Cypress Creek at Forest Lane would bring market rate and affordable apartments to Forest and 75.

Developer Zachary Krochtengel of Sycamore Strategies returned to the Dallas Public Facilities Corporation board Tuesday in his quest for approval to build a 189-unit Class A apartment complex at 11520 North Central Expressway. The Cypress Creek at Forest Lane project would be a mix of market rent and affordable units.

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The meeting lasted about three hours, with almost 20 stakeholders giving public testimony for and against the project. In the end, by a vote of 8 to 3, the DPFC board passed a non-binding resolution to send the matter on to the city council to determine their support for the development. Council approval is required for all DPFC projects, and final consideration by the DPFC will occur after the council weighs in.

Similar applications around Dallas have been approved by the DPFC board, with developers receiving financial incentives in the form of property tax abatements to build Class A apartments and reserve at least half the units as affordable. The DPFC receives fees and payments from the developer in exchange for the abatement.

Cypress Creek, though, has some unique complications.

The tract’s postage-stamp size and location near traffic and crime have provoked rabid opposition from neighbors. Private deed restrictions established in 1976 have left even veteran attorneys scratching their heads. Originally written to apply to the entire 30-acre parcel at Forest and Central, the deed restrictions permit only office buildings, hotels, motels and restaurants. Over time, though, a Home Depot, a tire shop, a used car dealership and a car wash, among other businesses, were permitted to take up shop.

Dallas officials are currently so desperate for affordable housing units and so enamored of the project, they offered to put the city in the chain of title. The developer would sell to Dallas, which would sell to the DPFC, which would lease back to the developer. Dallas’ involvement would render the deed restrictions unenforceable, city officials assert.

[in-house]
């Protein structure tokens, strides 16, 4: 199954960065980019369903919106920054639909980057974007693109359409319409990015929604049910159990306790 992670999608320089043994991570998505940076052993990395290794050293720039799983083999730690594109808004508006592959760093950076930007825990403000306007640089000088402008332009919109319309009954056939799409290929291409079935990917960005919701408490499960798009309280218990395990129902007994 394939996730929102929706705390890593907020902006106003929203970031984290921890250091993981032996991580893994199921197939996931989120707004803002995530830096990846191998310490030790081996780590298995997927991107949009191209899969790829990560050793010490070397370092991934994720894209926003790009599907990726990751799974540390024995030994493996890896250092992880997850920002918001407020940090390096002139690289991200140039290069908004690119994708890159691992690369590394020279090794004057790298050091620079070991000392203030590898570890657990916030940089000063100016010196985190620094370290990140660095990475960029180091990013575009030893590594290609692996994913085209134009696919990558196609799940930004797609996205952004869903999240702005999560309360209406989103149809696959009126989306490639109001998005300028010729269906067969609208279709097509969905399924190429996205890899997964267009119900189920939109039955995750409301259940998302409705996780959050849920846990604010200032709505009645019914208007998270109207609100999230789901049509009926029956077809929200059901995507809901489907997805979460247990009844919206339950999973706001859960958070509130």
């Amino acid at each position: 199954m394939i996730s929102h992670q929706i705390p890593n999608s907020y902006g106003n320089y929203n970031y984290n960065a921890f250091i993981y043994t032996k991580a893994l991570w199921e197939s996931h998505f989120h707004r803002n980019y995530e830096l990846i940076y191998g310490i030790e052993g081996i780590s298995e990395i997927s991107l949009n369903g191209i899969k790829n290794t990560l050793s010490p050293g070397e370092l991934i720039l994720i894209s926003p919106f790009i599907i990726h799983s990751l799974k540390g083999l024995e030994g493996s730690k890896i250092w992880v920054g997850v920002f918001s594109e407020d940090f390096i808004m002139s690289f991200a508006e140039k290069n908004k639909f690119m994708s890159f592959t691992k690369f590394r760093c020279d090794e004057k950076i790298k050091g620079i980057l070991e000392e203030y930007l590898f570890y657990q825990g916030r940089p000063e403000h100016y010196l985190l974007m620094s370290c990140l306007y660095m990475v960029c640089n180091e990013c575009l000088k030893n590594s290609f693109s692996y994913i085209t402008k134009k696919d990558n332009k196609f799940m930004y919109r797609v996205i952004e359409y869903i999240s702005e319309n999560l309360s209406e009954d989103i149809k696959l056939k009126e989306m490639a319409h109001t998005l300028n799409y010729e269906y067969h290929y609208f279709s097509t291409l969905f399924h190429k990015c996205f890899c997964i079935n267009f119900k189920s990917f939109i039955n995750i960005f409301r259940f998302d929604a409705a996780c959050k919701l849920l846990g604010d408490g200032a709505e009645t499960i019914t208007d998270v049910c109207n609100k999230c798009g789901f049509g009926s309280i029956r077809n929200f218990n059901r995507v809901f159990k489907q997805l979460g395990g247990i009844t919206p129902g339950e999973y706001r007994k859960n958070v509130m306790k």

But here’s where the issue gets sticky.

Mark Holmes, Lake Highlands’ rep on the DPFC board, questioned Jim Plummer of Bracewell LLP, the corporation’s legal counsel, regarding the DPFC’s liability in potential inverse condemnation lawsuits. Businesses still party to the deed restrictions have all but promised litigation if the project is built, and the city is not currently indemnifying the DPFC.

The city council is expected to take up the matter next month. The 2021 council voted 13-2 in support of the project, but that was prior to the discovery of the deed restrictions. Whatever they decide, Holmes says he hopes neighbors will keep sharing their opinions with councilmembers and DPFC board members while the project is under consideration.

“I want District 10 residents to remain engaged with this project,” Holmes said Tuesday. “They should continue participating in the process. The facts are that our city councilmember doesn’t support the current project, the state rep doesn’t support the current project, yet still the resolution passed. We talk about DPFC investment of tax abatements being ‘but for financing,’ meaning the project won’t happen ‘but for’ our support. In this case, ‘but for’ these deed restrictions, this project wouldn’t be in front of the DPFC board.”